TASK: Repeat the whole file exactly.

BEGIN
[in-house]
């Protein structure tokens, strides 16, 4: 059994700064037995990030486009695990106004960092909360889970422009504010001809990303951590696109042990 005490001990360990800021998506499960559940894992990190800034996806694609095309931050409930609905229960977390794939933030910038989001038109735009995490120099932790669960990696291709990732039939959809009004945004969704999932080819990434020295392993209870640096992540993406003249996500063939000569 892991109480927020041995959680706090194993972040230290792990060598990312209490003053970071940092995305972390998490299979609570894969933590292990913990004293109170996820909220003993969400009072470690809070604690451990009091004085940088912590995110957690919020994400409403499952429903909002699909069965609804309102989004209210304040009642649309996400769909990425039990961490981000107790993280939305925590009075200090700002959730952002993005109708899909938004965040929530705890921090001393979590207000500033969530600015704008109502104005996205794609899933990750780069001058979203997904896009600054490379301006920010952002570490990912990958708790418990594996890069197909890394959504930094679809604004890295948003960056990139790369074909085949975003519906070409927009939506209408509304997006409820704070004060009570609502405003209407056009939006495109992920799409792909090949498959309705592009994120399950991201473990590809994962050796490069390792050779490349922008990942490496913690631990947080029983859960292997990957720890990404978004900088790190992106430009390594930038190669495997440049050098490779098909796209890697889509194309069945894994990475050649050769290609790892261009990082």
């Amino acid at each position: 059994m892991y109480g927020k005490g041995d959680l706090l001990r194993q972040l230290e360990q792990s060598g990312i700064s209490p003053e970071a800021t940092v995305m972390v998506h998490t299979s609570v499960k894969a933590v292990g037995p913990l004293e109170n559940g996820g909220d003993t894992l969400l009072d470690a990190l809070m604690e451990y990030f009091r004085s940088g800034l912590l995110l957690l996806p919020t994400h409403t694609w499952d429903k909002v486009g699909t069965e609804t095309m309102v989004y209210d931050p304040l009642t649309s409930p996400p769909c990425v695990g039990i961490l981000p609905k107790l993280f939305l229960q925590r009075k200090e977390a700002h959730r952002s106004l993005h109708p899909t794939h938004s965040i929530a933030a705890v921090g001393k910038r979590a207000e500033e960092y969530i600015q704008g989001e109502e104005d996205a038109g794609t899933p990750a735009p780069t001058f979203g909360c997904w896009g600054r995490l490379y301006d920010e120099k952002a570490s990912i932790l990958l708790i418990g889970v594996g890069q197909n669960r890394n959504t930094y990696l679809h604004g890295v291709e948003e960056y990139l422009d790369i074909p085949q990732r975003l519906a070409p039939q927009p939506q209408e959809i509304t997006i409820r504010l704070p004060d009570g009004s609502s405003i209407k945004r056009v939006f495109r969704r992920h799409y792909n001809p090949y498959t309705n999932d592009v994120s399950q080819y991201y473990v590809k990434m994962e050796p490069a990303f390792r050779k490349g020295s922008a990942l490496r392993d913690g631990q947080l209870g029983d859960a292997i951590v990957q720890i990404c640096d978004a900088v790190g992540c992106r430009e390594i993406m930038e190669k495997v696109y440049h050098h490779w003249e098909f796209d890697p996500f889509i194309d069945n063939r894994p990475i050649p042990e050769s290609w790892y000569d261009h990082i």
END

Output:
[in-house]
């Protein structure tokens, strides 16, 4: 059994700064037995990030486009695990106004960092909360889970422009504010001809990303951590696109042990 005490001990360990800021998506499960559940894992990190800034996806694609095309931050409930609905229960977390794939933030910038989001038109735009995490120099932790669960990696291709990732039939959809009004945004969704999932080819990434020295392993209870640096992540993406003249996500063939000569 892991109480927020041995959680706090194993972040230290792990060598990312209490003053970071940092995305972390998490299979609570894969933590292990913990004293109170996820909220003993969400009072470690809070604690451990009091004085940088912590995110957690919020994400409403499952429903909002699909069965609804309102989004209210304040009642649309996400769909990425039990961490981000107790993280939305925590009075200090700002959730952002993005109708899909938004965040929530705890921090001393979590207000500033969530600015704008109502104005996205794609899933990750780069001058979203997904896009600054490379301006920010952002570490990912990958708790418990594996890069197909890394959504930094679809604004890295948003960056990139790369074909085949975003519906070409927009939506209408509304997006409820704070004060009570609502405003209407056009939006495109992920799409792909090949498959309705592009994120399950991201473990590809994962050796490069390792050779490349922008990942490496913690631990947080029983859960292997990957720890990404978004900088790190992106430009390594930038190669495997440049050098490779098909796209890697889509194309069945894994990475050649050769290609790892261009990082």
């Amino acid at each position: 059994m892991y109480g927020k005490g041995d959680l706090l001990r194993q972040l230290e360990q792990s060598g990312i700064s209490p003053e970071a800021t940092v995305m972390v998506h998490t299979s609570v499960k894969a933590v292990g037995p913990l004293e109170n559940g996820g909220d003993t894992l969400l009072d470690a990190l809070m604690e451990y990030f009091r004085s940088g800034l912590l995110l957690l996806p919020t994400h409403t694609w499952d429903k909002v486009g699909t069965e609804t095309m309102v989004y209210d931050p304040l009642t649309s409930p996400p769909c990425v695990g039990i961490l981000p609905k107790l993280f939305l229960q925590r009075k200090e977390a700002h959730r952002s106004l993005h109708p899909t794939h938004s965040i929530a933030a705890v921090g001393k910038r979590a207000e500033e960092y969530i600015q704008g989001e109502e104005d996205a038109g794609t899933p990750a735009p780069t001058f979203g909360c997904w896009g600054r995490l490379y301006d920010e120099k952002a570490s990912i932790l990958l708790i418990g889970v594996g890069q197909n669960r890394n959504t930094y990696l679809h604004g890295v291709e948003e960056y990139l422009d790369i074909p085949q990732r975003l519906a070409p039939q927009p939506q209408e959809i509304t997006i409820r504010l704070p004060d009570g009004s609502s405003i209407k945004r056009v939006f495109r969704r992920h799409y792909n001809p090949y498959t309705n999932d592009v994120s399950q080819y991201y473990v590809k990434m994962e050796p490069a990303f390792r050779k490349g020295s922008a990942l490496r392993d913690g631990q947080l209870g029983d859960a292997i951590v990957q720890i990404c640096d978004a900088v790190g992540c992106r430009e390594i993406m930038e190669k495997v696109y440049h050098h490779w003249e098909f796209d890697p996500f889509i194309d069945n063939r894994p990475i050649p042990e050769s290609w790892y000569d261009h990082i």